Center for Active Design illuminates a strong connection between quality of place and civic life

communities / Article

December 15, 2016 by Suzanne Nienaber

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The Musical Swings, a winner of the 2015 Knight Cities Challenge, toured multiple Knight communities, including West Palm Beach. Photo by Rosemary D'Amour / Knight Foundation.

Suzanne Nienaber is partnerships director at the Center for Active Design, which Knight Foundation supports to develop strategies that use design to encourage participation in civic life.

Can park enhancements encourage greater interaction with neighbors? Can community beautification inspire ongoing acts of stewardship? Can arts and cultural resources help stimulate a sense of civic trust?

These are just a few of the questions that the Center for Active Design is exploring through Assembly, a pioneering initiative to leverage place-based design as a pivotal tool for enhancing the civic life of communities. Assembly is using a multipronged approach to investigate the relationship between place and civic engagement—including an in-depth literature review, data analysis, original experiments, project case studies, and input from a diverse panel of expert advisers.

<p><em>Courtesy Realize Bradenton.</em></p>

Courtesy Realize Bradenton.

Our research team explored this trove of data by analyzing select survey questions related to Assembly’s four civic engagement objectives: 1) civic trust and appreciation; 2) participation in public life; 3) stewardship of the public realm; and 4) informed local voting. Responses were measured in relation to four key survey variables that illuminate qualities of place:

  • Availability of outdoor recreation space.
  • Perceived community beauty.
  • Access to arts and culture.
  • Availability of community events.
<p><em>Courtesy Realize Bradenton.</em></p>

Courtesy Realize Bradenton.

The analysis revealed that these four independent variables have a strong and statistically significant association with a range of civic engagement outcomes, even when controlling for individual and city-level characteristics. These findings provide a solid baseline of understanding for pursuing deeper investigations into the impacts of place-based design strategies. For example:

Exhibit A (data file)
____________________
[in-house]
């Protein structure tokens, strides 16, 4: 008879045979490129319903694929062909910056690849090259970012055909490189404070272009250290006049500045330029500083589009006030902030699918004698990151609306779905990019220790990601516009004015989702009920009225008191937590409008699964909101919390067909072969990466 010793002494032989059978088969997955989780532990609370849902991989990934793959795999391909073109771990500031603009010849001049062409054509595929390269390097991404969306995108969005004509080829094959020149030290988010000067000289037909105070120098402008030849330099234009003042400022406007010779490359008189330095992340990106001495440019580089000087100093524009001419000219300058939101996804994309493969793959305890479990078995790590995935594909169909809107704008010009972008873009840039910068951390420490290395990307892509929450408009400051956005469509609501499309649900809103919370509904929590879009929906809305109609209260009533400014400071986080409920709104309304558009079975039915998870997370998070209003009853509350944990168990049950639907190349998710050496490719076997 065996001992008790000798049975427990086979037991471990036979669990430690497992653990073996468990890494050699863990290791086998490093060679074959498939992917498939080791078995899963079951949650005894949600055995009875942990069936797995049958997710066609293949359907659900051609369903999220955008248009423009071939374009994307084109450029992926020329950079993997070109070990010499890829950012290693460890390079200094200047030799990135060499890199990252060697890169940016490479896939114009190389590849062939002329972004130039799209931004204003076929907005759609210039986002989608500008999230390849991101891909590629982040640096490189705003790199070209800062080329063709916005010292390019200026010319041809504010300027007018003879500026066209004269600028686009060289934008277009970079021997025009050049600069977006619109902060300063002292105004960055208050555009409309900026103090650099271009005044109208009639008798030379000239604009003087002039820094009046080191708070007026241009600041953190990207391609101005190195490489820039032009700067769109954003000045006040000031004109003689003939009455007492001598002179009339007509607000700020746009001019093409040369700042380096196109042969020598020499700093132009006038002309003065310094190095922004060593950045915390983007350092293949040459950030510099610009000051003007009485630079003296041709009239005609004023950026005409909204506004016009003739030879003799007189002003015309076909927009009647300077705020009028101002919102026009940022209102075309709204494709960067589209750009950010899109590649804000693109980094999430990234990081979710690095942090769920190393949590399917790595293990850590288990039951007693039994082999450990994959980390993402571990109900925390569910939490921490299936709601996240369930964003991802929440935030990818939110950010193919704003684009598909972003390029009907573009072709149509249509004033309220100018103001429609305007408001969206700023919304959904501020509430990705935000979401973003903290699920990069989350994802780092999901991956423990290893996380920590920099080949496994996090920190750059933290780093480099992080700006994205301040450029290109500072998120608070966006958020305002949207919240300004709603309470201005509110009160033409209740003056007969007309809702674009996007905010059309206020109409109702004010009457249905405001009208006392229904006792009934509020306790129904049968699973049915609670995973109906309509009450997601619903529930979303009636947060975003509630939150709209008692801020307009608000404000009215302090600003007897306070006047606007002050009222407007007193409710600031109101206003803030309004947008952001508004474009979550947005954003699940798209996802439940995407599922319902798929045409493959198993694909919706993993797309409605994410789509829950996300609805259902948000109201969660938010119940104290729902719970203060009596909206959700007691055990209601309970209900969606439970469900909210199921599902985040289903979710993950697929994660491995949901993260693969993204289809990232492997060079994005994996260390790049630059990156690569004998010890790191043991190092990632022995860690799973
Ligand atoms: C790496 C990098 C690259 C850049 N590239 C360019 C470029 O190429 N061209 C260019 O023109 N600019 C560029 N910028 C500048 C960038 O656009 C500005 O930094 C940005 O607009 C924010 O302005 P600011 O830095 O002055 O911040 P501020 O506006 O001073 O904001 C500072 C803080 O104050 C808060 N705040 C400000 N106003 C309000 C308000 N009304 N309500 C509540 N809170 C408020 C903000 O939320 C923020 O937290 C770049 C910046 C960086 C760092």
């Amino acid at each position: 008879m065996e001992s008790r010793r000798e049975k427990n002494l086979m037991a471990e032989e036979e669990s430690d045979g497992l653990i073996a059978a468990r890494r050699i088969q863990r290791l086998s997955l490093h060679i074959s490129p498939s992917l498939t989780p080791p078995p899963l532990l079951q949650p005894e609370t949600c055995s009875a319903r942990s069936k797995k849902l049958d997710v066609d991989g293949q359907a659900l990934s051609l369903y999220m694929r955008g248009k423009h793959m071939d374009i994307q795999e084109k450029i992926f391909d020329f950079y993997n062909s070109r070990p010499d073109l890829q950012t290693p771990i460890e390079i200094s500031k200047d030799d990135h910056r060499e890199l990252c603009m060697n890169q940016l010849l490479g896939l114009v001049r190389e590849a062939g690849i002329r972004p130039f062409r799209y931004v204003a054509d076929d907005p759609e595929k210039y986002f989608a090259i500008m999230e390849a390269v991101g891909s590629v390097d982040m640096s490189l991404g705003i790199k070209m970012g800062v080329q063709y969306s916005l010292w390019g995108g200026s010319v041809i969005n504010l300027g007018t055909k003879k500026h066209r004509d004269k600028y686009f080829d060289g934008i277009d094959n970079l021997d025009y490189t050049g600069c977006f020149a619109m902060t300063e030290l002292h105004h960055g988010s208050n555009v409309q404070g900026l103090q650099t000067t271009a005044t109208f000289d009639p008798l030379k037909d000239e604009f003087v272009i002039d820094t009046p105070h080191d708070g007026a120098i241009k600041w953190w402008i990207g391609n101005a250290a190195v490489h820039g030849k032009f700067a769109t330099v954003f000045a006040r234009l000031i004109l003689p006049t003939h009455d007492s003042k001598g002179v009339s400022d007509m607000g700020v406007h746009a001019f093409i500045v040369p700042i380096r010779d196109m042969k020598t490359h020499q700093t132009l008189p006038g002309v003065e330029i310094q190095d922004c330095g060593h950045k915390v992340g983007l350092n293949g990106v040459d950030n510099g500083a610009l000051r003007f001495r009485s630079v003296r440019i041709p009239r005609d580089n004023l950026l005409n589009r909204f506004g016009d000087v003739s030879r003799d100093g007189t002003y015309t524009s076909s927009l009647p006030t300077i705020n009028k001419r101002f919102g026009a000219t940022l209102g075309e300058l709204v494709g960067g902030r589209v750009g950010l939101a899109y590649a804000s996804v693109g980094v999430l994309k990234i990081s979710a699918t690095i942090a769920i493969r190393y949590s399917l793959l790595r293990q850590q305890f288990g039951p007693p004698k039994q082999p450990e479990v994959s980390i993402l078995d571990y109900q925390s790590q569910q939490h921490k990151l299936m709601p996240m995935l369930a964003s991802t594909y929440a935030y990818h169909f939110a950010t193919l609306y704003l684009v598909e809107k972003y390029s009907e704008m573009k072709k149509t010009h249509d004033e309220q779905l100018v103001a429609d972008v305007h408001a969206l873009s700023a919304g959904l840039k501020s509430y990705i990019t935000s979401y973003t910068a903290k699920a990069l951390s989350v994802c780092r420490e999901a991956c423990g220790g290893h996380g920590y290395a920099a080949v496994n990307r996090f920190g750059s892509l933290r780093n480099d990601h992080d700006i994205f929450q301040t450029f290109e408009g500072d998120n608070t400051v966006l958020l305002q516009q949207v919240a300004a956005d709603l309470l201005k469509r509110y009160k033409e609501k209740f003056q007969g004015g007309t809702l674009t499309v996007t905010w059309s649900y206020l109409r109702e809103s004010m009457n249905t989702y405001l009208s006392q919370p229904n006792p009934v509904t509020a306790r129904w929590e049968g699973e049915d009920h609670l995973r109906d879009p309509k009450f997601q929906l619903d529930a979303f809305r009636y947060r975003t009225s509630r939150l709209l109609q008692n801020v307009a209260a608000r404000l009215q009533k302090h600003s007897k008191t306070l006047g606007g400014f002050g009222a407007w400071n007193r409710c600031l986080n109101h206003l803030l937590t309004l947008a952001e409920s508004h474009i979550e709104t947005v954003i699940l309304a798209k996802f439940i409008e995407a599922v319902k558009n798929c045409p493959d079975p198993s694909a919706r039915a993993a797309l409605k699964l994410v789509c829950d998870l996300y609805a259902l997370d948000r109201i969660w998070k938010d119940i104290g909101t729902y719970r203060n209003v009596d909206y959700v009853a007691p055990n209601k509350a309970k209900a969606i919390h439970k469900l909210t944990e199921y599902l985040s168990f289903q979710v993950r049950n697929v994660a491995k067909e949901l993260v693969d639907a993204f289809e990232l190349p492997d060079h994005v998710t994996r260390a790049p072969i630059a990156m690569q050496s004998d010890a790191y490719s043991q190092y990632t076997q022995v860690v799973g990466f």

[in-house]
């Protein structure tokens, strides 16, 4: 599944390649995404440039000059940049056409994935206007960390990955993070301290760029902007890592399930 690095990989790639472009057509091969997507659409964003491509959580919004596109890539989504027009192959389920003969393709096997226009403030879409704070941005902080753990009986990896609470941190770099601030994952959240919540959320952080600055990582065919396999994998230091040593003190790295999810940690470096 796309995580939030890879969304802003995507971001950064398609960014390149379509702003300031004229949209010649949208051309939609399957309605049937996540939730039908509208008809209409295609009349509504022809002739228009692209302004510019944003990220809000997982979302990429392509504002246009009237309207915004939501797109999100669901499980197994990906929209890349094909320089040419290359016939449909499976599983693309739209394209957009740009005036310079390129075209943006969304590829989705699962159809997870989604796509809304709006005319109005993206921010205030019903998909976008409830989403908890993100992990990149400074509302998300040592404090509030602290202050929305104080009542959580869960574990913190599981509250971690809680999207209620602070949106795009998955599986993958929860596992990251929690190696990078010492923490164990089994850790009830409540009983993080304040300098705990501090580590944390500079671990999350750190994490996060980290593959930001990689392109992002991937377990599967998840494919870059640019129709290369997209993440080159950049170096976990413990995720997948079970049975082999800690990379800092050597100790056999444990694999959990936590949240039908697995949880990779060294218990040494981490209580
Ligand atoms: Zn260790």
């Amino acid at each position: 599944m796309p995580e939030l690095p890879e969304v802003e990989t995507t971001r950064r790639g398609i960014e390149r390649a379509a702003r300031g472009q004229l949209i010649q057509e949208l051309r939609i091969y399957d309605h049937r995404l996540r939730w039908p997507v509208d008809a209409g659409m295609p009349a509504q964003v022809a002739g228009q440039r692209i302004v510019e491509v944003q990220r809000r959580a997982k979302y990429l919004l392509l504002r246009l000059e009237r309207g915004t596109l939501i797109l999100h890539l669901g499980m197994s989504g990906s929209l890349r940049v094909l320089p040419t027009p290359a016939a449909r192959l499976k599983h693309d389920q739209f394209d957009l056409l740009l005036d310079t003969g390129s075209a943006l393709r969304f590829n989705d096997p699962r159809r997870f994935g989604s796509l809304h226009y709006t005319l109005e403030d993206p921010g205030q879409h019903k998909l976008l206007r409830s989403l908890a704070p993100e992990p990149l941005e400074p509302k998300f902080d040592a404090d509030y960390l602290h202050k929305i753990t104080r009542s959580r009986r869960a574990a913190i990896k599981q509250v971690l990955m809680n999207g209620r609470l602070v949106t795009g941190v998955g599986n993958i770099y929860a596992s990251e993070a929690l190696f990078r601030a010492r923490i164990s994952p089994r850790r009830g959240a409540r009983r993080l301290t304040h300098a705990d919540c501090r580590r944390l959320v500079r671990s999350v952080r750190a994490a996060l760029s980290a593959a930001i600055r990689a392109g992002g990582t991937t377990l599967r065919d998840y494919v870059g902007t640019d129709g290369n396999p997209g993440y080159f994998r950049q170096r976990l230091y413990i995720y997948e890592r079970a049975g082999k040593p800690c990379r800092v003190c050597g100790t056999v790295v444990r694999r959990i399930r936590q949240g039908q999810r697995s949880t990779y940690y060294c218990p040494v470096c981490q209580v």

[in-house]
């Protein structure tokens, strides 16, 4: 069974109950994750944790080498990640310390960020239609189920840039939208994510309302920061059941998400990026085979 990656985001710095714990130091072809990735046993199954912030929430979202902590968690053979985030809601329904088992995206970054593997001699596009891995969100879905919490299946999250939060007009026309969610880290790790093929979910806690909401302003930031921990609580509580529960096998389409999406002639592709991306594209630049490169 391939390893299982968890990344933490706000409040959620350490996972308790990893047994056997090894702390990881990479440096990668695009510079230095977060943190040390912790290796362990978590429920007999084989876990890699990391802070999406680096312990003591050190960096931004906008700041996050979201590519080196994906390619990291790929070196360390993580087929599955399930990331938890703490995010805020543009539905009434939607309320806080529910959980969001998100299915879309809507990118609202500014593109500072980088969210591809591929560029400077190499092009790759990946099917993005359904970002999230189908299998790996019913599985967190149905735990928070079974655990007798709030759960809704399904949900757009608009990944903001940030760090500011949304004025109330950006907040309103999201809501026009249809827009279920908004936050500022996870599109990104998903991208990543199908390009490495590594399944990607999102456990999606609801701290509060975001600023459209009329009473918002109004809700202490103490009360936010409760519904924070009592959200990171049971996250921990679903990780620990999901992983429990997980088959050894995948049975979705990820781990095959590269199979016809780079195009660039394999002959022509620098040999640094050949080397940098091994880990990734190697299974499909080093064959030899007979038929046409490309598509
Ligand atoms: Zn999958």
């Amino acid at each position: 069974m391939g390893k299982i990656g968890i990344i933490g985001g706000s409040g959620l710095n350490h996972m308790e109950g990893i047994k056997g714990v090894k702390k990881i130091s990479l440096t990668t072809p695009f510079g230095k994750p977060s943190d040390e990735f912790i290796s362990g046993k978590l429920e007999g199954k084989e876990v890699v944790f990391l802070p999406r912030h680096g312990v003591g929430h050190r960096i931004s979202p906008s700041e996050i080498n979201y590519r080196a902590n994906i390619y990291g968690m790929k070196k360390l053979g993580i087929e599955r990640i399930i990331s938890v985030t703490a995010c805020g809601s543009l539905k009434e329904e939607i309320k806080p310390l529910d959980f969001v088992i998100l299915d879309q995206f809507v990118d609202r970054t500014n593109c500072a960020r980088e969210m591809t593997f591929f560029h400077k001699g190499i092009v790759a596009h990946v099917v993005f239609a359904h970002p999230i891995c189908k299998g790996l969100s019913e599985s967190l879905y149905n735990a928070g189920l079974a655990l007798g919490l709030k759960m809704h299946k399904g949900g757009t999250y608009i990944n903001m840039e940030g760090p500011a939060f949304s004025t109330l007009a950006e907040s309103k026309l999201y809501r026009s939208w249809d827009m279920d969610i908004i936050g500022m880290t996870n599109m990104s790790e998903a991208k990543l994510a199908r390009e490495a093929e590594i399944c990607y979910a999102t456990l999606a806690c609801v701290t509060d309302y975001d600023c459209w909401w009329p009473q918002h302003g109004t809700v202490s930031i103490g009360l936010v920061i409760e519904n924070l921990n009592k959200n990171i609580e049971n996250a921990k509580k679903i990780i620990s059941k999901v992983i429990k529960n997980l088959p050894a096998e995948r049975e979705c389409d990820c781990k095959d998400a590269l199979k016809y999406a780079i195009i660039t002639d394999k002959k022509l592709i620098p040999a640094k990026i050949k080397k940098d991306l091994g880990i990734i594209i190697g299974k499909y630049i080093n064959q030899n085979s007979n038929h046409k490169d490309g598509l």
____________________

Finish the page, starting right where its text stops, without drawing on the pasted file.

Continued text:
• When examining measures of civic trust, we found that people who report an abundance of outdoor recreation space in their community are 28 percent more likely to think local leaders do a good job representing their interests. They are also 27 percent more likely to have a positive view of local police, compared to people who report little access to outdoor recreation space.
  • Analysis of participation in public life showed that respondents who live in a place they think is beautiful are 14 percent more likely to attend local events, and 9 percent more likely to interact with neighbors compared to those who do not perceive their community as beautiful.
  • An exploration of stewardship measures found that people who have good access to arts and culture in their communities are 14 percent more likely to believe they can have an impact on their community, and 12 percent more likely to donate money to a local organization compared to those who do not have access to the arts.   
  • Our analysis did not reveal a consistent relationship between qualities of place and local voting. However, we will continue to explore this topic further through original research efforts.
<p><em>The Musical Swings, a winner of the 2015 Knight Cities Challenge, toured multiple Knight communities, including West Palm Beach. Photo by Rosemary D&apos;Amour / Knight Foundation.</em></p>

The Musical Swings, a winner of the 2015 Knight Cities Challenge, toured multiple Knight communities, including West Palm Beach. Photo by Rosemary D'Amour / Knight Foundation.

Further details can be found in the research brief, which is available for free download. These exciting findings establish confidence that there is, indeed, an inherent relationship between qualities of place and civic life. However, more research is needed to understand causation. Do good places help create good citizens? Or do good citizens help create good places? Stay tuned for more details, as the Assembly initiative continues to explore these questions through an upcoming large-scale survey with embedded survey experiments, and local field experiments. We will ultimately translate the findings into a set of practical, evidence-based design guidelines to support civic life, which is scheduled for publication in 2018.

 

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